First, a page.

Literary Wisdom

Literary Wisdom: Father Brown Mysteries, Part One

I never thought I’d willingly pick up another mystery book for the rest of my life until I met Father Brown. As a child, I loved mysteries, and would read everything from The Stolen Sapphire to Maureen the Detective to Nancy Drew. When I hit middle and high school, though, I was introduced to Doyle’s Holmes and Poe’s Dupin, and my love for the genre was almost forever sucked out of me. Holmes, I felt, was completely aloof from the reader; Watson wasn’t enough for the story to have a significant amount of relatability for me. Then, when I read Edgar Allan Poe’s detective stories featuring Dupin, I was convinced Doyle nearly plagiarized from Poe’s work, as the characters were achingly, tediously similar—just a few all-too-comfortable, self-oriented, smoking rich men living in luxury, spending much of the story lecturing the audience to sleep.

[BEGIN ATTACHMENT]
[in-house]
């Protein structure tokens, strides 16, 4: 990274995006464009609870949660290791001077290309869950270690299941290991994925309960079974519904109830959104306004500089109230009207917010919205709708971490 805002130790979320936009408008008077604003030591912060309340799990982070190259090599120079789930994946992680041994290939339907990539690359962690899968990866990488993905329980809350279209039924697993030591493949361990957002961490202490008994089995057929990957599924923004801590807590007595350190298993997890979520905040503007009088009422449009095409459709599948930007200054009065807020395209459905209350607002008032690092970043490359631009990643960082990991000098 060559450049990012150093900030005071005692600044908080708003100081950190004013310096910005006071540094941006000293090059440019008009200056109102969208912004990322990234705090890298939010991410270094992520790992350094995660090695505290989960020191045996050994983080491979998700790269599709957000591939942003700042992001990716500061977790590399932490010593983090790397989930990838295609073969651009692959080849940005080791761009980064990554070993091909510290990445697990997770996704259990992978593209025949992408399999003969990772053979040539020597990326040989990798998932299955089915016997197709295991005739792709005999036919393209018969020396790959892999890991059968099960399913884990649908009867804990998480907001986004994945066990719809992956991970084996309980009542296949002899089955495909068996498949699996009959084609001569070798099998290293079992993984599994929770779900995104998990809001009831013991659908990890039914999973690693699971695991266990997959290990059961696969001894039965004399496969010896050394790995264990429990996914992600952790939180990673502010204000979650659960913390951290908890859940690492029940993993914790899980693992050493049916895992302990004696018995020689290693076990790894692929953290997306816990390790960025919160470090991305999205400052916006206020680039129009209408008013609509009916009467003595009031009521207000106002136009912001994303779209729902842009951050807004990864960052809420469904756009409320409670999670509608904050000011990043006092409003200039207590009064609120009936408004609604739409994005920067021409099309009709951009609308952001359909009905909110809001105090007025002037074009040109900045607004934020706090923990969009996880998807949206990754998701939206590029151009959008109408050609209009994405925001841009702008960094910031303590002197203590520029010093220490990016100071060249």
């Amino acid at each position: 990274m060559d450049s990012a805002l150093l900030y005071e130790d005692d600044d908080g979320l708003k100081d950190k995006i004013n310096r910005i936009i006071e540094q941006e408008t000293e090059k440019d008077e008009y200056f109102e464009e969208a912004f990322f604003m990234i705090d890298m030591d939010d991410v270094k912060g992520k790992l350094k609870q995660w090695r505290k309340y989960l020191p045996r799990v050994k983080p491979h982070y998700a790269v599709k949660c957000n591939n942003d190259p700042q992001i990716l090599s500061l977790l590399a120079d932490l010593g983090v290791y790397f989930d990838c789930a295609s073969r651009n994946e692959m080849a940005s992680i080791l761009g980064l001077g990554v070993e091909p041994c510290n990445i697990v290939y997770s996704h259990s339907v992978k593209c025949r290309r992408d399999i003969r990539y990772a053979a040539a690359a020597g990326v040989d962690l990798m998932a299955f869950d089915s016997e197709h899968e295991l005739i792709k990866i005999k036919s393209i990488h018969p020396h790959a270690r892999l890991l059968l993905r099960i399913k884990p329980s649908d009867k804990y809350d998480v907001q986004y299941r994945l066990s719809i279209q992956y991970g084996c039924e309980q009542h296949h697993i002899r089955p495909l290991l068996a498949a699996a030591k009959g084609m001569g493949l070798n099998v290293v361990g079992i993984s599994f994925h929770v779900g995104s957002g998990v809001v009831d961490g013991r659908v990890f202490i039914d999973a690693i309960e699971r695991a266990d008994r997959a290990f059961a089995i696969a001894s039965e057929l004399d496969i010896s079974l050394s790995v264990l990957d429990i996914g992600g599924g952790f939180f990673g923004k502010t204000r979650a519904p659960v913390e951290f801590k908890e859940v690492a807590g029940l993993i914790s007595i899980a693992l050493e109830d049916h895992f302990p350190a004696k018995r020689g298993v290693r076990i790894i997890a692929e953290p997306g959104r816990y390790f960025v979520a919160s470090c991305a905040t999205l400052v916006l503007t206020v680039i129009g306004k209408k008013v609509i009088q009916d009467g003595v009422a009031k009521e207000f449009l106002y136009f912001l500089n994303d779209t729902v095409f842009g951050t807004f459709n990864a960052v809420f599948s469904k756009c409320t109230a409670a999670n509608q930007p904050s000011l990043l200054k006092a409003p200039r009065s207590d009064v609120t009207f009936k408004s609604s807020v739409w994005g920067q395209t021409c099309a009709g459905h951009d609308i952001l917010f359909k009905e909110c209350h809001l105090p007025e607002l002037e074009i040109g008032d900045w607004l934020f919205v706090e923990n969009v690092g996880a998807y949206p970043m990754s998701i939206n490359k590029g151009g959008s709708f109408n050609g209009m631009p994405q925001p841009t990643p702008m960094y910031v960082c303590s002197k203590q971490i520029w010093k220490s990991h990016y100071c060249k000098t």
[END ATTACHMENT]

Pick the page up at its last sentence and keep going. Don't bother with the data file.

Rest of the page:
But, as I said before, G.K. Chesterton’s devout, hobbling little English priest named Father Brown completely turned my boredom in the mystery genre on its head. He showed me that not all detective stories and their detectives are so stiff and dull. Through tracing this little unassuming detective’s footsteps throughout Europe, with his trademark parcels, little umbrella, and solid Christianity, Chesterton showed me through Father Brown that you could even teach deep theology through mystery, a genre that usually seems devoted only to a pleasant diversion. And as a Bible- (and God-) lover as well as a Chesterton fanatic, I am proud and more than happy to share and reflect upon one of my favorite detectives in the quotations that follow.


“I know that people charge the Church with lowering reason, but it is just the other way. Alone on earth, the Church makes reason really supreme. Alone on earth, the Church affirms that God himself is bound by reason…You attacked reason,” said Father Brown. “It’s bad theology.” ~Father Brown, “The Blue Cross”